STODDARD — Peering out his bedroom window shortly after Friday’s sunrise, Richard Fadden saw a moose splayed out on the pond next to his house off Route 9, stranded on the ice and seemingly resigned to its fate.
He called emergency officials at about 7:30 a.m., setting in motion a rescue effort by N.H. Fish and Game that ultimately saved the life of the year-and-a-half-old female.
According to Fish and Game, Cheshire County dispatch and N.H. State Police also received several calls from commuters driving along Route 9 who saw the stranded moose.
Fish and Game Lt. Bill Boudreau got the call at 8:15 a.m. and assembled a team to head in for a rescue.
Ted Walski, a Fish and Game wildlife biologist from the department’s Keene office, was first on the scene, before Boudreau and other officials arrived shortly after 9 a.m.
Fadden was waiting by the pond, worried that the moose might have broken through the ice and become partially submerged.
Once Walski determined the moose was struggling to stand up on the ice but not submerged, an even greater concern grew among the group: that the young moose would have to be put down.
Boudreau said Friday afternoon the chances of a moose or deer surviving an ordeal like this are 50-50.
The struggle to get up on the ice could dislocate the animal’s hip, which would prevent it from walking anywhere.
If the animal cannot get up on its own, Fish and Game will leave it for a few hours, then come back to see if there’s any chance it can regain its footing.
If no movement is possible, the animal is euthanized, Boudreau said.
And in this case, when Boudreau arrived in Stoddard, he wasn’t optimistic about the moose’s chances of survival.
“So when we first took a look at it, it didn’t look good,” he said. “We didn’t have high hopes. We couldn’t get its back legs up.”
Boudreau said the team’s assessment determined the moose, estimated at about 6 feet tall and just under 300 pounds, had likely been stranded on the ice since well before dawn.
But eventually, Boudreau and Fish and Game Sgt. Delayne Brown of the Hopkinton office devised a plan to get the moose to safety.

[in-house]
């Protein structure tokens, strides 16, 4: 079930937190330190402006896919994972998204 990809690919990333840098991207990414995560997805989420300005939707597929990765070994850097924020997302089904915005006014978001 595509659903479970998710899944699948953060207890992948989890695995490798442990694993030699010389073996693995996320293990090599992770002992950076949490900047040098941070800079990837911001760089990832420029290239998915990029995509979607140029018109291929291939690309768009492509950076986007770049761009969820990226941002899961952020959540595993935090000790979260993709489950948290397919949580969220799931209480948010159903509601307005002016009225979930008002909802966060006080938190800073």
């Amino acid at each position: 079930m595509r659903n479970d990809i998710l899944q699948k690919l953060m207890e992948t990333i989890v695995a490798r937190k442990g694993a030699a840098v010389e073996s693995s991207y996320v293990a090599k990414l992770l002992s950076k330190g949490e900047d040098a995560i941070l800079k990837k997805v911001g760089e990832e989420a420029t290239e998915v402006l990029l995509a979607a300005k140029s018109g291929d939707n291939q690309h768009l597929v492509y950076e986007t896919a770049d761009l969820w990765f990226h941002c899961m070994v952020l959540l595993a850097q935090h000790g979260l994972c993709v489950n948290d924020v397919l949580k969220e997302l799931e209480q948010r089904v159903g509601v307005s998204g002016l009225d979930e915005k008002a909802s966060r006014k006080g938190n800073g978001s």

Using a tow strap, Brown and Boudreau crept onto the ice, wearing spikes on their boots and flotation coats, to gently wrap the wide, heavy-duty leash-like cord around the moose’s neck.
Boudreau and Brown avoided tying the 5-inch-wide strap with a knot, electing instead to gently wrap it around the moose’s neck so if she ended up making a run for it once on shore, she would not be choked or suffer a neck injury from the device.
The strap secured, Boudreau and Brown pulled on each end and quickly paced backward, the moose in tow.
A video taken by Fadden shows the rescuers scoot across the remaining 50 yards of the pond at a rapid clip before the moose is pulled to shore.
Then, Boudreau said, the Fish and Game team waited several minutes. Finally, the moose stood up.
Boudreau and his team kept their eyes trained on the moose for signs of serious injuries and sought to prevent it from crossing Route 9 or going back onto the pond.
“We kind of harassed her to go towards the woods,” Boudreau said.
Half an hour later, the moose began making her way down a nearby trail, eventually sauntering out of view, with no noticeable injuries, according to Fadden and Boudreau.
“Any time you can save a moose, especially if it’s a female moose, who next year, may be ready to start producing its own calves, is a good thing if you can keep the line going and prevent that calf from dying, and hopefully it will produce more moose next season,” Boudreau said.
Since its peak in the mid-1990s, the moose population has declined to about 3,500 in New Hampshire, according to Fish and Game.
Boudreau urged people to call Fish and Game or State Police if they spot an animal stranded on ice, and to wait for officials to assess the situation from there.
Especially with moose, given their size, venturing onto the ice to assist without professional training could end badly, Boudreau said.
As the rescue wrapped up Friday morning, Fadden said he was thrilled the moose did not have to be put down, and came away heartened by the rescue effort put together by Fish and Game and with a new “number one” nature experience as a lifelong Granite Stater.